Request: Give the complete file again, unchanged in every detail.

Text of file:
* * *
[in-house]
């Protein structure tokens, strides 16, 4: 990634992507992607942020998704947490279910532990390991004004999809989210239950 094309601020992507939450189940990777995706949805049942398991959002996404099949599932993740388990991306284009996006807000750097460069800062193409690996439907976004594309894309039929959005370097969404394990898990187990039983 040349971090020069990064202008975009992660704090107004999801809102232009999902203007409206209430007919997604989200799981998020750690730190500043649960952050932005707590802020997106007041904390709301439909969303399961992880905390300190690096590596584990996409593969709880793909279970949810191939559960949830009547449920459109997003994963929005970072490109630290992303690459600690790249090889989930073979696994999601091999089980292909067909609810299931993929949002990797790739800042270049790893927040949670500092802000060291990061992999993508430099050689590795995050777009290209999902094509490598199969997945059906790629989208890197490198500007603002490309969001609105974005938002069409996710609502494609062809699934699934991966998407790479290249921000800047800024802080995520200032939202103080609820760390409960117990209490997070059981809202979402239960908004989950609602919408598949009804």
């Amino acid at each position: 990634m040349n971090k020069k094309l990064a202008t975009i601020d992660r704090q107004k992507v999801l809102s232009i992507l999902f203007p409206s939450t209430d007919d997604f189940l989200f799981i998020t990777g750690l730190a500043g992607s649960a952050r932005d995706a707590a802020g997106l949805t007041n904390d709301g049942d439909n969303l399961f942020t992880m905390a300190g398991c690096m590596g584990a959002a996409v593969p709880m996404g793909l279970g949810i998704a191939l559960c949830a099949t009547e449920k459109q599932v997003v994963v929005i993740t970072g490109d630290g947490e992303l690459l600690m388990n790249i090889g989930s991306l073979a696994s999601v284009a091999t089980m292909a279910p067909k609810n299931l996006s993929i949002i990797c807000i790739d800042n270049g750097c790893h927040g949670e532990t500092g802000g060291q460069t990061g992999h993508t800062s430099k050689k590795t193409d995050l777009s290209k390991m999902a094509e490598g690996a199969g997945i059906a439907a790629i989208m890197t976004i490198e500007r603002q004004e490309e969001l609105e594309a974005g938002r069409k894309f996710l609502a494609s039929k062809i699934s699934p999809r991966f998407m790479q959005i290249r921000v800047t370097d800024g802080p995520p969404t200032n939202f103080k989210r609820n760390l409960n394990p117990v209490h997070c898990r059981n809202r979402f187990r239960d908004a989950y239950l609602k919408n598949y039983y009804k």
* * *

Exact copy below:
[in-house]
């Protein structure tokens, strides 16, 4: 990634992507992607942020998704947490279910532990390991004004999809989210239950 094309601020992507939450189940990777995706949805049942398991959002996404099949599932993740388990991306284009996006807000750097460069800062193409690996439907976004594309894309039929959005370097969404394990898990187990039983 040349971090020069990064202008975009992660704090107004999801809102232009999902203007409206209430007919997604989200799981998020750690730190500043649960952050932005707590802020997106007041904390709301439909969303399961992880905390300190690096590596584990996409593969709880793909279970949810191939559960949830009547449920459109997003994963929005970072490109630290992303690459600690790249090889989930073979696994999601091999089980292909067909609810299931993929949002990797790739800042270049790893927040949670500092802000060291990061992999993508430099050689590795995050777009290209999902094509490598199969997945059906790629989208890197490198500007603002490309969001609105974005938002069409996710609502494609062809699934699934991966998407790479290249921000800047800024802080995520200032939202103080609820760390409960117990209490997070059981809202979402239960908004989950609602919408598949009804």
């Amino acid at each position: 990634m040349n971090k020069k094309l990064a202008t975009i601020d992660r704090q107004k992507v999801l809102s232009i992507l999902f203007p409206s939450t209430d007919d997604f189940l989200f799981i998020t990777g750690l730190a500043g992607s649960a952050r932005d995706a707590a802020g997106l949805t007041n904390d709301g049942d439909n969303l399961f942020t992880m905390a300190g398991c690096m590596g584990a959002a996409v593969p709880m996404g793909l279970g949810i998704a191939l559960c949830a099949t009547e449920k459109q599932v997003v994963v929005i993740t970072g490109d630290g947490e992303l690459l600690m388990n790249i090889g989930s991306l073979a696994s999601v284009a091999t089980m292909a279910p067909k609810n299931l996006s993929i949002i990797c807000i790739d800042n270049g750097c790893h927040g949670e532990t500092g802000g060291q460069t990061g992999h993508t800062s430099k050689k590795t193409d995050l777009s290209k390991m999902a094509e490598g690996a199969g997945i059906a439907a790629i989208m890197t976004i490198e500007r603002q004004e490309e969001l609105e594309a974005g938002r069409k894309f996710l609502a494609s039929k062809i699934s699934p999809r991966f998407m790479q959005i290249r921000v800047t370097d800024g802080p995520p969404t200032n939202f103080k989210r609820n760390l409960n394990p117990v209490h997070c898990r059981n809202r979402f187990r239960d908004a989950y239950l609602k919408n598949y039983y009804k």